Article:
Apidra

DRUG DESCRIPTION

APIDRA (insulin glulisine rdna origin inj) (insulin glulisine [rDNA origin] injection) is a rapid-acting human insulin analog used to lower blood glucose. Insulin glulisine is produced by recombinant DNA technology utilizing a non-pathogenic laboratory strain of Escherichia coli (K12). Insulin glulisine differs from human insulin in that the amino acid asparagine at position B3 is replaced by lysine and the lysine in position B29 is replaced by glutamic acid. Chemically, insulin glulisine is 3B-lysine- 29B-glutamic acid-human insulin, has the empirical formula C258H384N64O78S6 and a molecular weight of 5823 and has the following structural formula:

APIDRA (insulin glulisine [rDNA origin]) Structural Formula Illustration

APIDRA (insulin glulisine rdna origin inj) is a sterile, aqueous, clear, and colorless solution. Each milliliter of APIDRA (insulin glulisine rdna origin inj) contains 100 units (3.49 mg) insulin glulisine, 3.15 mg metacresol, 6 mg tromethamine, 5 mg sodium chloride, 0.01 mg polysorbate 20, and water for injection. APIDRA (insulin glulisine rdna origin inj) has a pH of approximately 7.3. The pH is adjusted by addition of aqueous solutions of hydrochloric acid and/or sodium hydroxide.

What are the possible side effects of insulin glulisine (Apidra, Apidra OptiClik Cartridge, Apidra SoloStar Pen)?

Get emergency medical help if you have any of these signs of insulin allergy: itching skin rash over the entire body, wheezing, trouble breathing, fast heart rate, sweating, or feeling like you might pass out.

Hypoglycemia, or low blood sugar, is the most common side effect of insulin glulisine. Symptoms of low blood sugar may include headache, nausea, hunger, confusion, drowsiness, weakness, dizziness, blurred vision, fast heartbeat, sweating, tremor, trouble concentrating,...

Read All Potential Side Effects and See Pictures of Apidra

What are the precautions when taking insulin glulisine [rdna origin] inj (Apidra)?

Before using insulin glulisine, tell your doctor or pharmacist if you are allergic to it; or to other insulins; or if you have any other allergies. This product may contain inactive ingredients (such as cresol), which can cause allergic reactions or other problems. Talk to your pharmacist for more details.

Do not use this medication when you have low blood sugar (hypoglycemia).

Before using this medication, tell your doctor or pharmacist your medical history, especially of: kidney disease, liver disease, thyroid problems.

You may experience blurred vision, dizziness, or drowsiness due to extremely low or high blood sugar levels. Do not drive, use machinery, or do any activity that requires alertness or clear vision until you are sure you can perform such activities...

Read All Potential Precautions of Apidra


Apidra Consumer (continued)

SIDE EFFECTS: Injection site reactions (e.g., pain, redness, irritation) may occur. If any of these effects persist or worsen, notify your doctor or pharmacist promptly.

Remember that your doctor has prescribed this medication because he or she has judged that the benefit to you is greater than the risk of side effects. Many people using this medication do not have serious side effects.

Tell your doctor immediately if this unlikely but serious side effect occurs: muscle pain.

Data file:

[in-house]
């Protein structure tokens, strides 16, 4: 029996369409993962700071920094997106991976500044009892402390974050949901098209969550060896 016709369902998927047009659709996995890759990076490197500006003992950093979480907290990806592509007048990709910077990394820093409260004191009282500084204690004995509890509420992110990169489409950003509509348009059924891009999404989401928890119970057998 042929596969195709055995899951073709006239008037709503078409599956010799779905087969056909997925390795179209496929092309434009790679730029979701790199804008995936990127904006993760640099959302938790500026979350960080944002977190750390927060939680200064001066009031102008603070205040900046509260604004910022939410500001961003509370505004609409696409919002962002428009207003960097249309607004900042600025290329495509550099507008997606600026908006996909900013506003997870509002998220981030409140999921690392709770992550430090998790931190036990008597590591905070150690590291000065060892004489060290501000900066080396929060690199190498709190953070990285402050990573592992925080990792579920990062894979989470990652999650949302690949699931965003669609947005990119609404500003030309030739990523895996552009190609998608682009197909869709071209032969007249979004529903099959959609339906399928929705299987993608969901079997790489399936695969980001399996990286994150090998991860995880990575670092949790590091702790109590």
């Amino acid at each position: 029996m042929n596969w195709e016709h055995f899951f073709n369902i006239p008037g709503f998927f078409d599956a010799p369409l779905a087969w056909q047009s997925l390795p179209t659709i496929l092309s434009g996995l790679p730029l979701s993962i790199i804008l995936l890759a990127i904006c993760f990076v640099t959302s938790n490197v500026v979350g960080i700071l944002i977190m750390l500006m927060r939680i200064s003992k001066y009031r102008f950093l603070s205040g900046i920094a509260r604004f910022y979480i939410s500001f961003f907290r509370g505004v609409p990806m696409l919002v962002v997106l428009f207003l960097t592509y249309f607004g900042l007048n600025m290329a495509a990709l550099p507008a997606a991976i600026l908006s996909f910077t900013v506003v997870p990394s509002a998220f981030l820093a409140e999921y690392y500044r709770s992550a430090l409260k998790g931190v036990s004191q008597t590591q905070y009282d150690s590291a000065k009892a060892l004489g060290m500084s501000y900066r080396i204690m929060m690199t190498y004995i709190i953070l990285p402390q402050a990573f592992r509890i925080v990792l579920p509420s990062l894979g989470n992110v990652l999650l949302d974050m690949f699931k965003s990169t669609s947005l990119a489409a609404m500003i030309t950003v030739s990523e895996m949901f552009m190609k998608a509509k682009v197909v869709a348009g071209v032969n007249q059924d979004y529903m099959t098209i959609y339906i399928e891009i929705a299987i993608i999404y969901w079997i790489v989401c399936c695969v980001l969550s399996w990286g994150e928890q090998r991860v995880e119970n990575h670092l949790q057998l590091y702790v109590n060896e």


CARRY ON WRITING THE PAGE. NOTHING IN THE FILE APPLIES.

This medication can cause low blood sugar (hypoglycemia). This effect may occur if you do not consume enough calories (from food, juices, fruit, etc.) or you have used too much insulin glulisine. The symptoms include chills, cold sweat, blurred vision, dizziness, drowsiness, shaking, rapid heart rate, weakness, headache, fainting, tingling of the hands or feet, or hunger. It is a good habit to carry glucose tablets or gel to treat low blood sugar. If you are in a situation where you don't have these reliable forms of glucose, eat a quick source of sugar such as table sugar, honey, or candy, or drink a glass of orange juice or non-diet soda to quickly raise your blood sugar level. Tell your doctor immediately about the reaction. To help prevent hypoglycemia, eat meals on a regular schedule and do not skip meals. Check with your doctor or pharmacist about what you should do if you miss a meal.

Too little insulin glulisine can cause symptoms of high blood sugar (hyperglycemia). Symptoms include thirst, increased urination, confusion, drowsiness, flushing, rapid breathing, or fruity breath odor. If these symptoms occur, tell your doctor immediately. Your dosage may need to be increased.

A very serious allergic reaction to this drug is unlikely, but seek immediate medical attention if it occurs. Symptoms of a serious allergic reaction may include: rash, itching/swelling (especially of the face/tongue/throat), severe dizziness, fast heartbeat, sweating, trouble breathing.

This is not a complete list of possible side effects. If you notice other effects not listed above, contact your doctor or pharmacist.

In the US -

Call your doctor for medical advice about side effects. You may report side effects to FDA at 1-800-FDA-1088.

In Canada - Call your doctor for medical advice about side effects. You may report side effects to Health Canada at 1-866-234-2345.

PRECAUTIONS: Before using insulin glulisine, tell your doctor or pharmacist if you are allergic to it; or to other insulins; or if you have any other allergies. This product may contain inactive ingredients (such as cresol), which can cause allergic reactions or other problems. Talk to your pharmacist for more details.

Do not use this medication when you have low blood sugar (hypoglycemia).